Byrne joins TV3 for road-safety drive
Published 21/03/2010 | 05:00
Veteran broadcaster Gay Byrne is switching from RTE to TV3 in a bid to help promote road safety.
A two-part documentary series, Impact, which starts tomorrow night, will focus on individuals whose lives have been affected by road-traffic deaths in conjunction with a book of the same name, written by TV3 correspondent Jenny McCudden.
Mr Byrne has overseen a cultural shift regarding discipline on our roads since he became chairman of the Road Safety Authority (RSA) in 2006. Road deaths have fallen by 34 per cent.
"Drink culture has changed," he said. "Drink driving was looked upon with an indulgent understanding 10 years ago, but that attitude is gone now. People are making a conscious effort to keep within the rules."
But while the figures might be encouraging, he is quick to point out that we need to slow down.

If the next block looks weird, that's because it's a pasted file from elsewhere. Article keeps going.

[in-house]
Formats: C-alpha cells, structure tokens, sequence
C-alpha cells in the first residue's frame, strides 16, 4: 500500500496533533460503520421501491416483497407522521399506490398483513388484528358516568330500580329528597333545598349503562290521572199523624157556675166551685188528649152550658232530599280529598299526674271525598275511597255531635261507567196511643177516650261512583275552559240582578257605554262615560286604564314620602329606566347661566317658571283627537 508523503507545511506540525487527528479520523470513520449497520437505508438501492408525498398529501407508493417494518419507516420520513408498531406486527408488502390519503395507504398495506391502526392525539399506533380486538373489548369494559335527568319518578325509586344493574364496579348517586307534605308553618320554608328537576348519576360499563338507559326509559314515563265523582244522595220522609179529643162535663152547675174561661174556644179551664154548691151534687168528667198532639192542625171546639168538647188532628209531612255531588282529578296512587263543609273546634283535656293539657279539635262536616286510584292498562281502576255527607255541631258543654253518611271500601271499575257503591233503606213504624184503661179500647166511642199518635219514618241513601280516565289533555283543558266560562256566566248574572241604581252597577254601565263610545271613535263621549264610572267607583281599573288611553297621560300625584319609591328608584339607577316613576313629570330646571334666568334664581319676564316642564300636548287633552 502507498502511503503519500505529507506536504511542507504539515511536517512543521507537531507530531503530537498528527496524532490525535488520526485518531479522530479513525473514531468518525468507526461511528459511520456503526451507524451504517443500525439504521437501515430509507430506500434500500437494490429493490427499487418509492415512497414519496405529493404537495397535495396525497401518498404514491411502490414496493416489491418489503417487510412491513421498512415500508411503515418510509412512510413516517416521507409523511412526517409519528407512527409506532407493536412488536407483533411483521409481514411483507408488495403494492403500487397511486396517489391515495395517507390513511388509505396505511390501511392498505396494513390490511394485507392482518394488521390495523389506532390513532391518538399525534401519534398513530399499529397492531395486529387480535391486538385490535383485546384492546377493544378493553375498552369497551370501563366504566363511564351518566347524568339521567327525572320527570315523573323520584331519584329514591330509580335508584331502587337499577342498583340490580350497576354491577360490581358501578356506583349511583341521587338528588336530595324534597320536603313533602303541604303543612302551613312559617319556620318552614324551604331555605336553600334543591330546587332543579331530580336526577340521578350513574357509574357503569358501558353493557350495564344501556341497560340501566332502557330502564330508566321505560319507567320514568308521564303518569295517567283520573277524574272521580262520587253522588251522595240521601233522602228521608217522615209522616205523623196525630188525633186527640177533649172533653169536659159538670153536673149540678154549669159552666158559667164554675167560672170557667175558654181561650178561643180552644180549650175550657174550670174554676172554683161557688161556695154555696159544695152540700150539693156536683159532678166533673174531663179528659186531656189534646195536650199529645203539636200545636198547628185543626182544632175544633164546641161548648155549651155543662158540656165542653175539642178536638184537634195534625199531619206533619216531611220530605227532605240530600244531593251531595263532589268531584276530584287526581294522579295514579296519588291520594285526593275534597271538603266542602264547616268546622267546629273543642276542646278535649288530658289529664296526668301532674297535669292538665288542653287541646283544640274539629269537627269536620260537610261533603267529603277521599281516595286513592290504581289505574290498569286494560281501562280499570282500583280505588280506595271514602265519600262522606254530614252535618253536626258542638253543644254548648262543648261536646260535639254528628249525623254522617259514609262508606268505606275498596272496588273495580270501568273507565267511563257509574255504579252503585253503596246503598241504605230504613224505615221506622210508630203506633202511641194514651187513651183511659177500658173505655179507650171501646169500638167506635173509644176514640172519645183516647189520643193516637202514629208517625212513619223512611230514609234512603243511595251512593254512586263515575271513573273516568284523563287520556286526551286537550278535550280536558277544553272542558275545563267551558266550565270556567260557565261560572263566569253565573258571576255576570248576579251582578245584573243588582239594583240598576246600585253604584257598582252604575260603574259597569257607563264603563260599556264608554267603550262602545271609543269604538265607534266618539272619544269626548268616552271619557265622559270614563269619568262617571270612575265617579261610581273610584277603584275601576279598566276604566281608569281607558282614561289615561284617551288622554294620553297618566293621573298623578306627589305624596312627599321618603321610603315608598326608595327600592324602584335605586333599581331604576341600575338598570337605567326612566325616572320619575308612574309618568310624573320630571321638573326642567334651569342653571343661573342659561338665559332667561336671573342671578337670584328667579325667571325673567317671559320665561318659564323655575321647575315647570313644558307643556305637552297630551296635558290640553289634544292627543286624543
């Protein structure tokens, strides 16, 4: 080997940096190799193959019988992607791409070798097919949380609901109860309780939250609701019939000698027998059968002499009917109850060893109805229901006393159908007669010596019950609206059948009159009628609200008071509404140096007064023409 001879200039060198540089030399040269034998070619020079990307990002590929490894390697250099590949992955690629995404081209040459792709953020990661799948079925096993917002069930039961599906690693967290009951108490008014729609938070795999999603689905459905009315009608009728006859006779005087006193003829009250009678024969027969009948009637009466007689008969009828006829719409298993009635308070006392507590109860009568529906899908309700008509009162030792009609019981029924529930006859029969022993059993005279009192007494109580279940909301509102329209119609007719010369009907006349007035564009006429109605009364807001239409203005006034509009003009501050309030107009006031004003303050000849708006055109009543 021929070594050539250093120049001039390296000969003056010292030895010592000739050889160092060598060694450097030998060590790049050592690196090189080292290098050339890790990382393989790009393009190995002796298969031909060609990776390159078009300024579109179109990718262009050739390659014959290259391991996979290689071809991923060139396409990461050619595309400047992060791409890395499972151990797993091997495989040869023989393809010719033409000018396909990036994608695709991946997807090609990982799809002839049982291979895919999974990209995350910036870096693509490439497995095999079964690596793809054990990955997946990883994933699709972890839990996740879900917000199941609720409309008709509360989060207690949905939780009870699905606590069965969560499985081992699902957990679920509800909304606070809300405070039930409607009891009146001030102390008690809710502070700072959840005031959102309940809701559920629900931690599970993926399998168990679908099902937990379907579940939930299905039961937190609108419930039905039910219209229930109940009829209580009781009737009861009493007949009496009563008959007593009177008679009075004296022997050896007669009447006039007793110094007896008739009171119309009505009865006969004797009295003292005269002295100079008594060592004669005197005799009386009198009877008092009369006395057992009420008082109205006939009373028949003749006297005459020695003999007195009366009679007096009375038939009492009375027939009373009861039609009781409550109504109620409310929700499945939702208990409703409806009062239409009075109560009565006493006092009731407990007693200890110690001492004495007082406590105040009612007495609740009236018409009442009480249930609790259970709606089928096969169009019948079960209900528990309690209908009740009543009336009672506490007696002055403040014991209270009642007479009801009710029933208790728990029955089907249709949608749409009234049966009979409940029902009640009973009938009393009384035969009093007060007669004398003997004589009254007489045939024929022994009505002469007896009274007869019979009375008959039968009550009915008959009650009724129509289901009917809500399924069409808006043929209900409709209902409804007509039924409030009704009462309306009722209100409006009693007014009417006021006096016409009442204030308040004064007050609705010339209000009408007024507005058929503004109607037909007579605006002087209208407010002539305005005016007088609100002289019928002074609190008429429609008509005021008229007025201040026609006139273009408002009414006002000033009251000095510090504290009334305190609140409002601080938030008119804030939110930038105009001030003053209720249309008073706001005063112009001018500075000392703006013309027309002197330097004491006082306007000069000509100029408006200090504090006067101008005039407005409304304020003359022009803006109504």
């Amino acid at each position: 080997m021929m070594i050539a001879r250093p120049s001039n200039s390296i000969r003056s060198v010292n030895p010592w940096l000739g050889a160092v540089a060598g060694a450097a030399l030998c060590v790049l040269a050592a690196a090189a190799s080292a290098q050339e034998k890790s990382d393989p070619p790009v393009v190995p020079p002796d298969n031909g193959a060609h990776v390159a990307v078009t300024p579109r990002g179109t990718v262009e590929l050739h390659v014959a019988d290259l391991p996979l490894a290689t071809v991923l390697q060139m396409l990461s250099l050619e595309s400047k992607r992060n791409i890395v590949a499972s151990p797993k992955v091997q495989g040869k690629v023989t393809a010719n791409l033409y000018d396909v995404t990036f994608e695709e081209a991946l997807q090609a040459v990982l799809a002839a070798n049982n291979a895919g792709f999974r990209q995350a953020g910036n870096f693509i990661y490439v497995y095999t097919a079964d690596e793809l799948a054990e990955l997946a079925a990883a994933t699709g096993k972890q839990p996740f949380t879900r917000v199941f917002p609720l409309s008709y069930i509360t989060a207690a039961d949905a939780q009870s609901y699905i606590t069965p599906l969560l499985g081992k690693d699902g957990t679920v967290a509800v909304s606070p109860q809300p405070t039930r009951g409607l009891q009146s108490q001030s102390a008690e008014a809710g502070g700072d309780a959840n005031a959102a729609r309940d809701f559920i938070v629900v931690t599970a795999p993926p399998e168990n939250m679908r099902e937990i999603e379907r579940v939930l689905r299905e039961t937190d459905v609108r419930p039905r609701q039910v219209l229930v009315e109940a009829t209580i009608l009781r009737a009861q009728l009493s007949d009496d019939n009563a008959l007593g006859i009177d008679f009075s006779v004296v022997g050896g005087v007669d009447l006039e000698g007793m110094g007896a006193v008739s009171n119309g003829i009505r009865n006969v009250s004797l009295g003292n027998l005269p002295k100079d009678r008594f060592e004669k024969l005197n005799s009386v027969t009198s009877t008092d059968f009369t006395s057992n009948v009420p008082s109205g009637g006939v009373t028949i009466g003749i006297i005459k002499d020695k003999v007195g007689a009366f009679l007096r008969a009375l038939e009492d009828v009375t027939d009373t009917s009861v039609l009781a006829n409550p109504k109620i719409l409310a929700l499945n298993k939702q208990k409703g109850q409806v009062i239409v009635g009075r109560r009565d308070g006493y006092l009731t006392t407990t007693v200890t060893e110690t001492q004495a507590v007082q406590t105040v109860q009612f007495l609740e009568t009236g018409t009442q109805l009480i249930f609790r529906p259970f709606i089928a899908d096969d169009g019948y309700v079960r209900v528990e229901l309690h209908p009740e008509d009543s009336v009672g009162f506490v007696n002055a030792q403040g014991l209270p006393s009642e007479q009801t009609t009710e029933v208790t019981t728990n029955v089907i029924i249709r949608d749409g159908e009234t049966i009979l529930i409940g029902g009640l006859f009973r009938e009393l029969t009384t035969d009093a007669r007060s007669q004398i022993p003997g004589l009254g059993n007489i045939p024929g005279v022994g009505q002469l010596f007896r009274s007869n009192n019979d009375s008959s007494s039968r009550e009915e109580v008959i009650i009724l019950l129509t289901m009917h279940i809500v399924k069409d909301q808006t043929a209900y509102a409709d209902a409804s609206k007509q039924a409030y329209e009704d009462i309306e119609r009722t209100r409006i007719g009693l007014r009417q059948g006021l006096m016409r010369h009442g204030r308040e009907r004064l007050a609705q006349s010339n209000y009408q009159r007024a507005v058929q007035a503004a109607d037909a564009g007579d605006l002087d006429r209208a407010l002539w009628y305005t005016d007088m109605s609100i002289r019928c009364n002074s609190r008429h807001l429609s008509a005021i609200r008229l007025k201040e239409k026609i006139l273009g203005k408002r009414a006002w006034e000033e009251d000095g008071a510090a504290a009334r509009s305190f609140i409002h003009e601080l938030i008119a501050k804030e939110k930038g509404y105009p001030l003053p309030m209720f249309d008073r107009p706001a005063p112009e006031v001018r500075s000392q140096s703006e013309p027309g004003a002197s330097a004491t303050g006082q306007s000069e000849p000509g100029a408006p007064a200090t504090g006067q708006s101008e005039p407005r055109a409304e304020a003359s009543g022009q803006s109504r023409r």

"Speed kills. People have no patience. Eighty per cent of drivers admit to driving over the speed-limit," he said. "Our culture of speed must be curbed."
Impact aims to present a different kind of road safety message. It will shock.
"It is about death and terrible injury. It's about sadness, regret and bereavement."
Since Mr Byrne started with the RSA, he has found the rawness of parents' grief the most shocking. The harrowing stories being told by the families of the victims are compelling and real.
"There is one such story where a man from Donegal says goodnight to his daughter and the next morning, in the lashing rain, he was standing in his local graveyard choosing a patch for her final resting place," he said.
The book also contains a confessional from former government minister and convicted drink driver Jim McDaid.
"I know the mutilation I could have caused," he said. "I certainly don't know how I could have lived knowing that somebody was down in Kildare in a wheelchair as a result of me driving drunk that day or how I could have gone back to work and continued with my life. Because of my driving, somebody could have been left with no quality of life."
Road deaths are down 31 per cent from this stage last year, while the yearly tally has been coming down, year on year, since 2005. To date, there have been 38 fatalities on our roads this year.